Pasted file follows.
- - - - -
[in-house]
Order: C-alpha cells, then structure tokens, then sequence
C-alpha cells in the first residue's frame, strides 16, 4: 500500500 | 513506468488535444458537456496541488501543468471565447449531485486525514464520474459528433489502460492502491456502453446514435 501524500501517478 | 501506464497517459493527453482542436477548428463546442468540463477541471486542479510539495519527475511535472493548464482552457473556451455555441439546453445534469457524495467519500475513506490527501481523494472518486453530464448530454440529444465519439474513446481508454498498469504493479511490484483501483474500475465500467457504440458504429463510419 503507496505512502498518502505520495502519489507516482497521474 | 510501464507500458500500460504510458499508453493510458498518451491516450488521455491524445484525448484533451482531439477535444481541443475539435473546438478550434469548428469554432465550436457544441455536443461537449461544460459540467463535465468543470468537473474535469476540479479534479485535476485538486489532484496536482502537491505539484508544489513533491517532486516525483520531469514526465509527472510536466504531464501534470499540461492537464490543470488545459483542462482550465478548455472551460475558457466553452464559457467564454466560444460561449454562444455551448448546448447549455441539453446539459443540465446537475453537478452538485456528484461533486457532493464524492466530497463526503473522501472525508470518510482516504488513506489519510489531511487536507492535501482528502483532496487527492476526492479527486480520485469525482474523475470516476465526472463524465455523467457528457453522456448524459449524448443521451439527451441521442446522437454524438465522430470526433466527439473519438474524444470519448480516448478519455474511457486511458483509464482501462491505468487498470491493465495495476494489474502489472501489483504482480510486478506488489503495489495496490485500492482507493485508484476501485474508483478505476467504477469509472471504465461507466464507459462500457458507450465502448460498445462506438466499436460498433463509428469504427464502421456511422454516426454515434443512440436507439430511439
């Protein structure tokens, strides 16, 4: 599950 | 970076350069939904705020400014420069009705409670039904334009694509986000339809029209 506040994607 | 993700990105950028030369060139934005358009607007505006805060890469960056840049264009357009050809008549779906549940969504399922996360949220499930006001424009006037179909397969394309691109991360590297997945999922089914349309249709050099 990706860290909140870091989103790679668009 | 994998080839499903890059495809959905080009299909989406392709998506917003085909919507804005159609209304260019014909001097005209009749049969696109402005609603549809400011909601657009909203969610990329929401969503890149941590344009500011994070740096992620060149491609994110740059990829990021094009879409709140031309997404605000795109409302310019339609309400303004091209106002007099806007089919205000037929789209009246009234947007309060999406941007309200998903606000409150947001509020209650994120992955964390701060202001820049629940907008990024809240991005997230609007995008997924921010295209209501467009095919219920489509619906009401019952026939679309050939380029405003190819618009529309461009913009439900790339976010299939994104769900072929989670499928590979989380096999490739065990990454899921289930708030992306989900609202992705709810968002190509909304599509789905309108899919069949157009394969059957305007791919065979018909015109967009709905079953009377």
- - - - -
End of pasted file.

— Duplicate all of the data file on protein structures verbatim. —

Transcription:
[in-house]
Order: C-alpha cells, then structure tokens, then sequence
C-alpha cells in the first residue's frame, strides 16, 4: 500500500 | 513506468488535444458537456496541488501543468471565447449531485486525514464520474459528433489502460492502491456502453446514435 501524500501517478 | 501506464497517459493527453482542436477548428463546442468540463477541471486542479510539495519527475511535472493548464482552457473556451455555441439546453445534469457524495467519500475513506490527501481523494472518486453530464448530454440529444465519439474513446481508454498498469504493479511490484483501483474500475465500467457504440458504429463510419 503507496505512502498518502505520495502519489507516482497521474 | 510501464507500458500500460504510458499508453493510458498518451491516450488521455491524445484525448484533451482531439477535444481541443475539435473546438478550434469548428469554432465550436457544441455536443461537449461544460459540467463535465468543470468537473474535469476540479479534479485535476485538486489532484496536482502537491505539484508544489513533491517532486516525483520531469514526465509527472510536466504531464501534470499540461492537464490543470488545459483542462482550465478548455472551460475558457466553452464559457467564454466560444460561449454562444455551448448546448447549455441539453446539459443540465446537475453537478452538485456528484461533486457532493464524492466530497463526503473522501472525508470518510482516504488513506489519510489531511487536507492535501482528502483532496487527492476526492479527486480520485469525482474523475470516476465526472463524465455523467457528457453522456448524459449524448443521451439527451441521442446522437454524438465522430470526433466527439473519438474524444470519448480516448478519455474511457486511458483509464482501462491505468487498470491493465495495476494489474502489472501489483504482480510486478506488489503495489495496490485500492482507493485508484476501485474508483478505476467504477469509472471504465461507466464507459462500457458507450465502448460498445462506438466499436460498433463509428469504427464502421456511422454516426454515434443512440436507439430511439
């Protein structure tokens, strides 16, 4: 599950 | 970076350069939904705020400014420069009705409670039904334009694509986000339809029209 506040994607 | 993700990105950028030369060139934005358009607007505006805060890469960056840049264009357009050809008549779906549940969504399922996360949220499930006001424009006037179909397969394309691109991360590297997945999922089914349309249709050099 990706860290909140870091989103790679668009 | 994998080839499903890059495809959905080009299909989406392709998506917003085909919507804005159609209304260019014909001097005209009749049969696109402005609603549809400011909601657009909203969610990329929401969503890149941590344009500011994070740096992620060149491609994110740059990829990021094009879409709140031309997404605000795109409302310019339609309400303004091209106002007099806007089919205000037929789209009246009234947007309060999406941007309200998903606000409150947001509020209650994120992955964390701060202001820049629940907008990024809240991005997230609007995008997924921010295209209501467009095919219920489509619906009401019952026939679309050939380029405003190819618009529309461009913009439900790339976010299939994104769900072929989670499928590979989380096999490739065990990454899921289930708030992306989900609202992705709810968002190509909304599509789905309108899919069949157009394969059957305007791919065979018909015109967009709905079953009377």